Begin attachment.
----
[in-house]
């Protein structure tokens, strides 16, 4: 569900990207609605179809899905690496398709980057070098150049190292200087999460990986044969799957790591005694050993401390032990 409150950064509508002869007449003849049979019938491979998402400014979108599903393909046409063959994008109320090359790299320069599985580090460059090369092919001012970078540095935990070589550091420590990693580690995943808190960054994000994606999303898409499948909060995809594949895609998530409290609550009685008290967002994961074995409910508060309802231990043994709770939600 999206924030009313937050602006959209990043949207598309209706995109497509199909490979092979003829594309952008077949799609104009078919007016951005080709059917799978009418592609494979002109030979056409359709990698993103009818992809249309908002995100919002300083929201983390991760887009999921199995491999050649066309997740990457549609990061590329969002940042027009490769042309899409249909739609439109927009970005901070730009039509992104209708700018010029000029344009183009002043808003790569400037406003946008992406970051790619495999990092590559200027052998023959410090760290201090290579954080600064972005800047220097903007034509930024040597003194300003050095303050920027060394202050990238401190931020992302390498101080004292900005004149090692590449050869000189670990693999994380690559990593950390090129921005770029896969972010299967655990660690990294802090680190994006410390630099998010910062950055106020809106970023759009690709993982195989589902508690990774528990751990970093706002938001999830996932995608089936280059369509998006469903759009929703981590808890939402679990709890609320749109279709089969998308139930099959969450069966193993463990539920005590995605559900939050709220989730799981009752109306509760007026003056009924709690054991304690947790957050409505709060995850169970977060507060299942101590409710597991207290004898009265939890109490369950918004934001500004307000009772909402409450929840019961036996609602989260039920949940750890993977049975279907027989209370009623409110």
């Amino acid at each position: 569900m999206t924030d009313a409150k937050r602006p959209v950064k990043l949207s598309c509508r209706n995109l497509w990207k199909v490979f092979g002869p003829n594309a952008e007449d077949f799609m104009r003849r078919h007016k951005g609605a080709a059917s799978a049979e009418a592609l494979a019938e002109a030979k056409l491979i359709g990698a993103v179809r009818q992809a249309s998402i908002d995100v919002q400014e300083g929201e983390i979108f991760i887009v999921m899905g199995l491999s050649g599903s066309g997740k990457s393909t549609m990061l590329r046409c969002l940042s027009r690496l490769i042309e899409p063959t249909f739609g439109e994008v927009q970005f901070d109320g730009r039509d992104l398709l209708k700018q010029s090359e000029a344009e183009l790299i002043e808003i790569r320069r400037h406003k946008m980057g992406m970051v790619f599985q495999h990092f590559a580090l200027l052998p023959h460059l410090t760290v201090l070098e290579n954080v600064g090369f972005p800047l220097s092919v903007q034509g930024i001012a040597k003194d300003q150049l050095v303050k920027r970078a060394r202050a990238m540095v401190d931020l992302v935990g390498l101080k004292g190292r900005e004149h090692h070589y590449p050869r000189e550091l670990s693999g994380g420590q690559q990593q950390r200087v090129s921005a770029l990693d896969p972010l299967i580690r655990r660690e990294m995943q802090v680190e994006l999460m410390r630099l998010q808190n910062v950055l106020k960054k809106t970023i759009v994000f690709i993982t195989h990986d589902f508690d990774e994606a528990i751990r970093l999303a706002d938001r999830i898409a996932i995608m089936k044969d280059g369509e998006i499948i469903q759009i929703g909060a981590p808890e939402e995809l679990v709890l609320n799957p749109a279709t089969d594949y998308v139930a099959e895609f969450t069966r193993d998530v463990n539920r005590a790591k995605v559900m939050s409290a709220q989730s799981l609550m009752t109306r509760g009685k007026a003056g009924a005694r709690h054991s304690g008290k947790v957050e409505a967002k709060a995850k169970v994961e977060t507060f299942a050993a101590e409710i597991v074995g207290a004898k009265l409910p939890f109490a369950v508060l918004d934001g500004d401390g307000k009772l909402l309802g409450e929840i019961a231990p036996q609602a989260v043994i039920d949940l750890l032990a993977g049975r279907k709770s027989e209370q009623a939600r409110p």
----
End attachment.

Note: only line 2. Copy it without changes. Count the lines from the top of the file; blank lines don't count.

């Protein structure tokens, strides 16, 4: 569900990207609605179809899905690496398709980057070098150049190292200087999460990986044969799957790591005694050993401390032990 409150950064509508002869007449003849049979019938491979998402400014979108599903393909046409063959994008109320090359790299320069599985580090460059090369092919001012970078540095935990070589550091420590990693580690995943808190960054994000994606999303898409499948909060995809594949895609998530409290609550009685008290967002994961074995409910508060309802231990043994709770939600 999206924030009313937050602006959209990043949207598309209706995109497509199909490979092979003829594309952008077949799609104009078919007016951005080709059917799978009418592609494979002109030979056409359709990698993103009818992809249309908002995100919002300083929201983390991760887009999921199995491999050649066309997740990457549609990061590329969002940042027009490769042309899409249909739609439109927009970005901070730009039509992104209708700018010029000029344009183009002043808003790569400037406003946008992406970051790619495999990092590559200027052998023959410090760290201090290579954080600064972005800047220097903007034509930024040597003194300003050095303050920027060394202050990238401190931020992302390498101080004292900005004149090692590449050869000189670990693999994380690559990593950390090129921005770029896969972010299967655990660690990294802090680190994006410390630099998010910062950055106020809106970023759009690709993982195989589902508690990774528990751990970093706002938001999830996932995608089936280059369509998006469903759009929703981590808890939402679990709890609320749109279709089969998308139930099959969450069966193993463990539920005590995605559900939050709220989730799981009752109306509760007026003056009924709690054991304690947790957050409505709060995850169970977060507060299942101590409710597991207290004898009265939890109490369950918004934001500004307000009772909402409450929840019961036996609602989260039920949940750890993977049975279907027989209370009623409110």